By making cross-border transactions quick and seamless under its Unified Payment Interface, India is showing the way globally in digital payments
BY KUMUD DAS
India’s UPI (Unified Payment Interface) going international is a major initiative that augurs well for the digital payment ecosystem. It is set to play a crucial role for the country which has taken over the presidency of the G20 countries that are responsible for 85 percent of the global GDP.
UPI, managed by the National Payments Corporation of India (NPCI), is a system that powers multiple bank accounts into a single mobile application (of any participating bank), merging several banking features, seamless fund routing and merchant payments under one hood.
According to the Reserve Bank of India (RBI), banks and non-banks authorised to issue prepaid payment instruments (PPIs) can issue rupee-denominated full-KYC PPIs to foreign nationals and NRIs visiting India. Such PPIs can also be issued in co-branding arrangement with entities authorised to deal in foreign exchange under the Foreign Exchange Management Act (FEMA).
The PPIs can be issued in the form of wallets linked to UPI — such as Google Pay and PhonePe — and can be used for merchant payments (P2M) only. Loading and reloading of such PPIs will be against receipt of foreign exchange in cash or through any payment instrument.
The NPCI has issued new guidelines allowing NRIs in 10 countries to access UPI services using their international mobile numbers. The UPI on-boarding and transaction facility being extended to Non-Resident account types like NRE/NRO is set to be a game changer. NRIs living in these 10 countries, including Singapore, Australia, Canada and the United Kingdom, can make payments from their international mobile numbers.
The PPIs can be issued after physical verification of the passport and visa of the customer at the point of issuance. PPI issuers will only have to ensure that such information and record thereof are maintained with them. The conversion to Indian rupees can be carried out only by entities authorised to deal in foreign exchange under FEMA. The amount outstanding at any point of time in such PPIs should not exceed the limit applicable on full-KYC PPIs.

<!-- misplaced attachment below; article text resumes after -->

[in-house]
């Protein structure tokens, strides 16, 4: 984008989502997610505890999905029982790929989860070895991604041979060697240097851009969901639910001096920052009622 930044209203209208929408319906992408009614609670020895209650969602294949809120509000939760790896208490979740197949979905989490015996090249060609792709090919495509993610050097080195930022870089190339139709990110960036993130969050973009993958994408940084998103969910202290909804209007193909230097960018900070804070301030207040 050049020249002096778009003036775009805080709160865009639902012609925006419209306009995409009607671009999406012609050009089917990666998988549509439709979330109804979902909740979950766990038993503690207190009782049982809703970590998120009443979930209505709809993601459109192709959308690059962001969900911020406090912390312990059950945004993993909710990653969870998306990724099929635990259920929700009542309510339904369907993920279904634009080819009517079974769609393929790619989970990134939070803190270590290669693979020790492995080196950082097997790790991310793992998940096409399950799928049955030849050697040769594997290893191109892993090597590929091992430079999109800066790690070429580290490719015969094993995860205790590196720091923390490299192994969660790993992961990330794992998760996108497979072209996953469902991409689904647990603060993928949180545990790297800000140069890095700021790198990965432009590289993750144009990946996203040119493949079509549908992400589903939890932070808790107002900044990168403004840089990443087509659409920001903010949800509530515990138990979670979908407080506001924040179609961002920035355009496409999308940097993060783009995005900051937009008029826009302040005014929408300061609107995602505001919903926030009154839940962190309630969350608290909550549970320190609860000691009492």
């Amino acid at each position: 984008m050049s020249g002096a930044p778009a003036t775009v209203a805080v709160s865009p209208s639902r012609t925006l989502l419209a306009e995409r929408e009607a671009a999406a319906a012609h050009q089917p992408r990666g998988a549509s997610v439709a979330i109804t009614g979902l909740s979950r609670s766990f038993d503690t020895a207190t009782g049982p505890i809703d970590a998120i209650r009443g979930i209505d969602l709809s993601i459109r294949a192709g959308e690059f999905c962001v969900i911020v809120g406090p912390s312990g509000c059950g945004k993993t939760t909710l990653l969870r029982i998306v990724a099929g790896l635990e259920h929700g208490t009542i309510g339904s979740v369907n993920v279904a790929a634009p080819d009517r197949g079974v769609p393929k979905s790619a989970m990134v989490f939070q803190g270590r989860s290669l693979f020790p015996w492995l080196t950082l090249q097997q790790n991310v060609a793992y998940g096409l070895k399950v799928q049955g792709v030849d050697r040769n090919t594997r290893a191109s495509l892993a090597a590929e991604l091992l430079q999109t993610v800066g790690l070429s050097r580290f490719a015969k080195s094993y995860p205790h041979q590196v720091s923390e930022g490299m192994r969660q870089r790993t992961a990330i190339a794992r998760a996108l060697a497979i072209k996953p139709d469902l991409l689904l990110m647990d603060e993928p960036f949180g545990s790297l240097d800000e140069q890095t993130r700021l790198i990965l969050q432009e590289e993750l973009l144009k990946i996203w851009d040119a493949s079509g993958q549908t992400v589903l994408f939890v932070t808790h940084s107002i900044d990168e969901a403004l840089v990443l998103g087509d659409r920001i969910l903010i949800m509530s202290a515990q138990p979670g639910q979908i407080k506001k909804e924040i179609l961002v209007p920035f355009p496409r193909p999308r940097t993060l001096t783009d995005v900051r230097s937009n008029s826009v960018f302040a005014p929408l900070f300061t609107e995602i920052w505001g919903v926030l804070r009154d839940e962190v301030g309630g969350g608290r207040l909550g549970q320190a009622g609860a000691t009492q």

Anand Kumar Bajaj, founder, MD and CEO, PayNearby, says, “The UPI facility on international numbers will allow NRE/NRO account holders to experience easy, seamless and instant transactions.”
Further, the NPCI’s efforts to boost the uptake of UPI globally will make it a preferred choice of NRIs for making payments in India, thus providing the necessary thrust to digital payments, says Bajaj.
Until now, NRIs could not access the UPI network since SIM binding, which is an important security feature of UPI, was available only for Indian SIM cards. Now, SIMs from many countries can be used, which will service the huge pending demand among NRIs.
They can now use UPI on their existing mobile phones in the countries where they live. This will not only help them use it when they travel to India; when UPI comes to merchants in the country of their residence they can start making instant transfers. NRIs will just need to link their NRE and NRO accounts linked to their international SIM to UPI and use it like any other Indian UPI for merchant payment as well as peer-to-peer payment.